The kinase domain of PrkC from S. aureus is homologous with that of the serine/threonine kinase PknB from M. tuberculosis (37% sequence identity). Similar to PknB  and to PrkC from B. subtilis , the kinase domain of PrkC from S. aureus undergoes autophosphorylation . Furthermore, the X-ray structure of the kinase domain of PknB suggests a model in which a structural and functionally asymmetric ‘front-to-front’ association occurs. This dimerization mode leads to the phosphorylation of serine and threonine residues located in the kinase-activation loop . Therefore the most obvious mechanism to explain the muropeptide-driven activation of PrkC involves the muropeptide-induced dimerization of EC-PrkC that leads to the formation of the asymmetric active PrkC dimer.
Dimerization is a typical event that activates kinases, since it permits autophosphorylation. However, the structural basis of this phenomenon may be different. Indeed, dimerization can either be intrinsic, although stabilized by the activating ligand, or entirely induced by the activating ligand . Our data demonstrate that EC-PrkC displays no intrinsic tendency to dimerize (Figure 4) and that the sole muropeptide fails to induce dimerization even in the presence of a large muropeptide excess (Figure 4 and Supplementary Figure S3). It is worth noting that the extracellular region and, to a lesser extent, the transmembrane region of PrkC from B. subtilis are able to form dimers in vivo . Therefore our data point to a more complex dimerization mechanism, which may require the contribution of the transmembrane domain  and may be only indirectly modulated by muropeptides.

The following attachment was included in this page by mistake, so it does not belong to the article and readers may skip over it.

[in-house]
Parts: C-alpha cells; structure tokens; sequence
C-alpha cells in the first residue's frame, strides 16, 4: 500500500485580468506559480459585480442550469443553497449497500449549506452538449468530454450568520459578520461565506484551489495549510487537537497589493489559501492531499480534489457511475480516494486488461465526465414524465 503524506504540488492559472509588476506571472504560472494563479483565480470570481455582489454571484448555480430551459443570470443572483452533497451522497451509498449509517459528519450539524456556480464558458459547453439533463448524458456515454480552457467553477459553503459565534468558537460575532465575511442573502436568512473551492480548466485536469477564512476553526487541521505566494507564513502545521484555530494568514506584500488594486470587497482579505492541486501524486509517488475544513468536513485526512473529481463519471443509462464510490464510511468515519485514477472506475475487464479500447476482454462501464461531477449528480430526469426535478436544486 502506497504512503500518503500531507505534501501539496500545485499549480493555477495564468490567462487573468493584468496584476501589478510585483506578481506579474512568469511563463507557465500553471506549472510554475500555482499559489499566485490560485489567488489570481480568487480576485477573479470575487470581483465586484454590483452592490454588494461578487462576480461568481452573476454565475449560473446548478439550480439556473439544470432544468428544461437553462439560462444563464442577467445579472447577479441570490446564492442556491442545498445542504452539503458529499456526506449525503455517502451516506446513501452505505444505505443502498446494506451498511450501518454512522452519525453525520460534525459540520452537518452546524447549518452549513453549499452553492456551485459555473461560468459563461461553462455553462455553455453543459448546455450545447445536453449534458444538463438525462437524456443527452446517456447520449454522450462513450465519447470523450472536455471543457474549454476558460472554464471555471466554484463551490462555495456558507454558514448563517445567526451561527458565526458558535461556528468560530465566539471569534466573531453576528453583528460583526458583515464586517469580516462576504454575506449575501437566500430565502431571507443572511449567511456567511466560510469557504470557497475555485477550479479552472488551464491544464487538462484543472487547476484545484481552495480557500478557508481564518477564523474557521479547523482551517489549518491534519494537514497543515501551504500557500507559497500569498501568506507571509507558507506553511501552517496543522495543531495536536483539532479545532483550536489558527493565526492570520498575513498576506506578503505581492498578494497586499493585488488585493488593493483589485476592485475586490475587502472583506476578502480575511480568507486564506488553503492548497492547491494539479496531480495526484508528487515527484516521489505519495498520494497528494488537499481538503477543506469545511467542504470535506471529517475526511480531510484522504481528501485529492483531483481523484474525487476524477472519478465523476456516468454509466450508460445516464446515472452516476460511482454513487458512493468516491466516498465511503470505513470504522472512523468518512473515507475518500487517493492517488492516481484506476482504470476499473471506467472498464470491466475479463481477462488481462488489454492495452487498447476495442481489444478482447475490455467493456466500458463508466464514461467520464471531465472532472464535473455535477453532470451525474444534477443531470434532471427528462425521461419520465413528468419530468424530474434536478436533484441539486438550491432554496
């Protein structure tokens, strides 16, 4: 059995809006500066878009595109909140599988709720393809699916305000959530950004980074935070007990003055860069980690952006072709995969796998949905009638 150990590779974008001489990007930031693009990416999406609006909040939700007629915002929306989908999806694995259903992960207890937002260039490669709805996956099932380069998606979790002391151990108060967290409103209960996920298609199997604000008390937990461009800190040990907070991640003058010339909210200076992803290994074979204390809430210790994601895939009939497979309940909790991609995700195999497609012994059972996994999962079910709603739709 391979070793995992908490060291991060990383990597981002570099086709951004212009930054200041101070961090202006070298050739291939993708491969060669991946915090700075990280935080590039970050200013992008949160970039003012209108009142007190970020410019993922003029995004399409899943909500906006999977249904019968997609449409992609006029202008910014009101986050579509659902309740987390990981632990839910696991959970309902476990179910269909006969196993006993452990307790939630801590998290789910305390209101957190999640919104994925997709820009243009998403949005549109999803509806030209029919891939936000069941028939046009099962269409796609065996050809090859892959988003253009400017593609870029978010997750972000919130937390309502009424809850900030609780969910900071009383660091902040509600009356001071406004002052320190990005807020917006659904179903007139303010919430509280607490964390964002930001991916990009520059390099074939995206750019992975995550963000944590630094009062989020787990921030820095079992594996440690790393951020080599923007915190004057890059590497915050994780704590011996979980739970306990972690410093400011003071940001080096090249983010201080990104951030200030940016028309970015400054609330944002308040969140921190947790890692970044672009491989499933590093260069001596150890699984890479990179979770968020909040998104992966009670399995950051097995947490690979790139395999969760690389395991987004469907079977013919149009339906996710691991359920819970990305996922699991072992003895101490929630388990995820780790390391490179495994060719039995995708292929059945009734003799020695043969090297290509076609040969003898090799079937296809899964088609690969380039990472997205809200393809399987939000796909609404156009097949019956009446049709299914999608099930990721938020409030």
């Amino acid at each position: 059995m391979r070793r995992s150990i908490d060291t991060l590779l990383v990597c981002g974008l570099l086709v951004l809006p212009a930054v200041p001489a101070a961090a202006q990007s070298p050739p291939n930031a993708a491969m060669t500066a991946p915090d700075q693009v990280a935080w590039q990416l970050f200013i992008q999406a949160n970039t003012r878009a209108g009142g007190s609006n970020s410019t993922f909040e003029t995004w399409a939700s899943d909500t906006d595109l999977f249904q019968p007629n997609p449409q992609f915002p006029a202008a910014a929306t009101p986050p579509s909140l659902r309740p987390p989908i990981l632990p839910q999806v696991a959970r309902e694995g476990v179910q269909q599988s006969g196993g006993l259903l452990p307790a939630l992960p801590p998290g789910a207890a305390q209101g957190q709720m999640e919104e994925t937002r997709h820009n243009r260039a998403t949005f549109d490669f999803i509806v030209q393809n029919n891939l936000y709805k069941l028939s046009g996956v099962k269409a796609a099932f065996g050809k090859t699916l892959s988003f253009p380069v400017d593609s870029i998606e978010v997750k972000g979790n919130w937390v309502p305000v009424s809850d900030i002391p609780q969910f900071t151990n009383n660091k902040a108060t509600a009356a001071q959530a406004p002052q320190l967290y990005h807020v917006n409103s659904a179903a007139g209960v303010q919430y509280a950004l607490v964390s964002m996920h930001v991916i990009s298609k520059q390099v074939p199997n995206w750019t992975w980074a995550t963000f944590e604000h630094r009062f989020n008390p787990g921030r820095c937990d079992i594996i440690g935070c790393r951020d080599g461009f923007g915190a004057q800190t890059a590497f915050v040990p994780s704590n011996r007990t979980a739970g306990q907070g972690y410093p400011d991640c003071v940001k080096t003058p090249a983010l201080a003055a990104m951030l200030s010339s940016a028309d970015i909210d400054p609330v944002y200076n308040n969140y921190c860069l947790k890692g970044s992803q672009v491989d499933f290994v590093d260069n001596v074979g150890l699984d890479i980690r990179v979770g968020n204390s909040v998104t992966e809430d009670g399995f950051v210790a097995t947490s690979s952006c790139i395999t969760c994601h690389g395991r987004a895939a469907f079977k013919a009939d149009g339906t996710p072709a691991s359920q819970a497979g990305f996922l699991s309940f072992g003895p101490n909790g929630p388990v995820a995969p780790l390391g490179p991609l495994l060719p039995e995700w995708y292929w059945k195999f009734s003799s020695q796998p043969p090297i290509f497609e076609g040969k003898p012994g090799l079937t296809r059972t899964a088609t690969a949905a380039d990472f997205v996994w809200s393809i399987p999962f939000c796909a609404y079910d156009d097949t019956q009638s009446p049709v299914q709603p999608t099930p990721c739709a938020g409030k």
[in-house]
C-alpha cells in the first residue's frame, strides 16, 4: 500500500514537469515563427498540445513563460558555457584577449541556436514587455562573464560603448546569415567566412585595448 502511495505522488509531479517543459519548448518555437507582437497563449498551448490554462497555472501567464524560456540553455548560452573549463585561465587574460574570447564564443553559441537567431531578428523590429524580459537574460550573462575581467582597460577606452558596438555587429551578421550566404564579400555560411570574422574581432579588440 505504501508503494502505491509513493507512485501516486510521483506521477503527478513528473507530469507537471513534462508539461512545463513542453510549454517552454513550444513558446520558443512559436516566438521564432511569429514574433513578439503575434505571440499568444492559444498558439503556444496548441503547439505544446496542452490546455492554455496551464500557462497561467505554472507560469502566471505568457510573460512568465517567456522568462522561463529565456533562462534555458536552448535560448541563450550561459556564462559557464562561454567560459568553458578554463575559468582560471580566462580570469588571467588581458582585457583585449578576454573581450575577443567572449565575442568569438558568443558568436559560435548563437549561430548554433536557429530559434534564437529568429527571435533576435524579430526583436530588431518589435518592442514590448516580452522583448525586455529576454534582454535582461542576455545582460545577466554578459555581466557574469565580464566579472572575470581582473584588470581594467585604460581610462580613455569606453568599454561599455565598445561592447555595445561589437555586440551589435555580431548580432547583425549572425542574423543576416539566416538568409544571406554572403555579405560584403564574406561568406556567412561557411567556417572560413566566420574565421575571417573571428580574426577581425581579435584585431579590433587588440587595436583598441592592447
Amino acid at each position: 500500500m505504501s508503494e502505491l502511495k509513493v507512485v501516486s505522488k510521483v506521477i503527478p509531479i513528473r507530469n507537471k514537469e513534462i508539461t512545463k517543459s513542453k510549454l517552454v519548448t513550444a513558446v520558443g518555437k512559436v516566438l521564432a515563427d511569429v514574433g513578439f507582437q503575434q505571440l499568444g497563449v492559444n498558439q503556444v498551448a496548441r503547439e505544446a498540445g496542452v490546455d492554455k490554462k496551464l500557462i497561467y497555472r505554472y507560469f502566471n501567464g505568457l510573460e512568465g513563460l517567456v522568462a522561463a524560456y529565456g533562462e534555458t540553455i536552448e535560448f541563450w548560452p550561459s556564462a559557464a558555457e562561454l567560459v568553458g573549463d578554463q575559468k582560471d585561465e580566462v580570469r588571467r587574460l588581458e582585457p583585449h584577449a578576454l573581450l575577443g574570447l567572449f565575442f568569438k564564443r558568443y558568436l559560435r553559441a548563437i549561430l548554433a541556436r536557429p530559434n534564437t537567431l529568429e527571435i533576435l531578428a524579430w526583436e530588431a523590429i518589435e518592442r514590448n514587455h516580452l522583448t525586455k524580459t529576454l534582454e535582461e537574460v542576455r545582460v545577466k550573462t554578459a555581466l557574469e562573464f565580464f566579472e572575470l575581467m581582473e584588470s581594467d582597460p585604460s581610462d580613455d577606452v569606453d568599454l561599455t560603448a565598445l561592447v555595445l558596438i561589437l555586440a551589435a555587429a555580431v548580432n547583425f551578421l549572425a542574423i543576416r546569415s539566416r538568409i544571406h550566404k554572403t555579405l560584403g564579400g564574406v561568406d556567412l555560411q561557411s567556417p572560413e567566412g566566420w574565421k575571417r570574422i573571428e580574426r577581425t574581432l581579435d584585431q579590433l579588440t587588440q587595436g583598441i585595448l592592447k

Furthermore, the dimerization of the extracellular PrkC observed in vivo  may involve a third molecule, yet unknown, in a fashion similar to that observed for the FGFR (fibroblast growth factor receptor) . Indeed, dimerization of FGFR involves three Ig-like domains (domains D1–D3) and requires the simultaneous participation of both a FGFR and heparin, through the formation of a ternary complex [37,50]. It cannot be excluded, however, as observed previously for other kinase receptors , that the binding of the sole muropeptide molecule is not sufficient to induce dimerization, but it stabilizes a conformation of the extracellular region that favours the dimerization of the entire molecule. Finally, our work provides a high-resolution structure of the extracellular, and therefore accessible to drugs, region of PrkC. As such, they will be an important target for the development of novel antibacterial molecular entities able to interfere with processes involving PrkC.
Alessio Ruggiero and Flavia Squeglia carried out recombinant protein production, crystallization and data collection and SLS experiments Daniela Marasco carried out SPR experiments, Roberta Marchetti carried out muropeptide preparation, and Rita Berisio conceived the study, wrote the paper and carried out structure solution, refinement and analysis.
We acknowledge COST (European Cooperation in the field of Scientific and Technical Research) action BM1003, ‘Microbial cell surface determinants of virulence as targets for new therapeutics in Cystic Fibrosis’.
The structural co-ordinates reported for Staphylococcus aureus PrkC will appear in the PDB under accession code 3PY9.
Abbreviations: DESY, Deutsches Elektronen Synchrotron; DLS, dynamic light scattering; EC-PrkC, extracellular region of PrkC; EDC, N-ethyl-N′-(3-dimethylaminopropyl)carbodi-imide; ESI, electrospray ionization; FGFR, fibroblast growth factor receptor; MAD, multi-wavelength anomalous diffraction; MALS, multiple-angle light-scattering; m-Dpm, meso-diaminopimelate; NHS, N-hydroxysuccinimide; Ni-NTA, Ni2+-nitrilotriacetate; NTA, nitrilotriacetate; PASTA, penicillin binding-associated and serine/threonine kinase-associated; RMSD, root mean square deviation; RU, resonance units; SAD, single-wavelength anomalous diffraction; SEC, size-exclusion chromatography; SPR, surface plasmon resonance